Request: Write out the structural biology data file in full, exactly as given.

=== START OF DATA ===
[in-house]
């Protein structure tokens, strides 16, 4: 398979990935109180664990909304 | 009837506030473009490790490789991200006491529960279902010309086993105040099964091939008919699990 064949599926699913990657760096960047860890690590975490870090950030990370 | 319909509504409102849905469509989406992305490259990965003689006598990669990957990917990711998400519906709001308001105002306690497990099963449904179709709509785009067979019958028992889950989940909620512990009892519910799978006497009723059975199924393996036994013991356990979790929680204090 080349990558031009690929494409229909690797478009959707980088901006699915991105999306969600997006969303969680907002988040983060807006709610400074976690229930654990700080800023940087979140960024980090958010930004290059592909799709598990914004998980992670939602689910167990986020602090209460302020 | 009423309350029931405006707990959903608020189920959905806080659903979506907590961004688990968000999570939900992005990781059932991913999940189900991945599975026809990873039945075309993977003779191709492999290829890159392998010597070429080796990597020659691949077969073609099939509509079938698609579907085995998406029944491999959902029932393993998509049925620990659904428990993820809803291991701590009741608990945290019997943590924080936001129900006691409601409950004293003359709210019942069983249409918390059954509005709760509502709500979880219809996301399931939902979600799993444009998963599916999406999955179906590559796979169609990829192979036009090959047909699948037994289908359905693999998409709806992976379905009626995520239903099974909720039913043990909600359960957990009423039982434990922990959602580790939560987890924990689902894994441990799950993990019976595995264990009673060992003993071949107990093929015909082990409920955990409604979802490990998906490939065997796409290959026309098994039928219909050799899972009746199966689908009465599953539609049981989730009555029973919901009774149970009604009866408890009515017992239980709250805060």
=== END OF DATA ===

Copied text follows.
[in-house]
């Protein structure tokens, strides 16, 4: 398979990935109180664990909304 | 009837506030473009490790490789991200006491529960279902010309086993105040099964091939008919699990 064949599926699913990657760096960047860890690590975490870090950030990370 | 319909509504409102849905469509989406992305490259990965003689006598990669990957990917990711998400519906709001308001105002306690497990099963449904179709709509785009067979019958028992889950989940909620512990009892519910799978006497009723059975199924393996036994013991356990979790929680204090 080349990558031009690929494409229909690797478009959707980088901006699915991105999306969600997006969303969680907002988040983060807006709610400074976690229930654990700080800023940087979140960024980090958010930004290059592909799709598990914004998980992670939602689910167990986020602090209460302020 | 009423309350029931405006707990959903608020189920959905806080659903979506907590961004688990968000999570939900992005990781059932991913999940189900991945599975026809990873039945075309993977003779191709492999290829890159392998010597070429080796990597020659691949077969073609099939509509079938698609579907085995998406029944491999959902029932393993998509049925620990659904428990993820809803291991701590009741608990945290019997943590924080936001129900006691409601409950004293003359709210019942069983249409918390059954509005709760509502709500979880219809996301399931939902979600799993444009998963599916999406999955179906590559796979169609990829192979036009090959047909699948037994289908359905693999998409709806992976379905009626995520239903099974909720039913043990909600359960957990009423039982434990922990959602580790939560987890924990689902894994441990799950993990019976595995264990009673060992003993071949107990093929015909082990409920955990409604979802490990998906490939065997796409290959026309098994039928219909050799899972009746199966689908009465599953539609049981989730009555029973919901009774149970009604009866408890009515017992239980709250805060």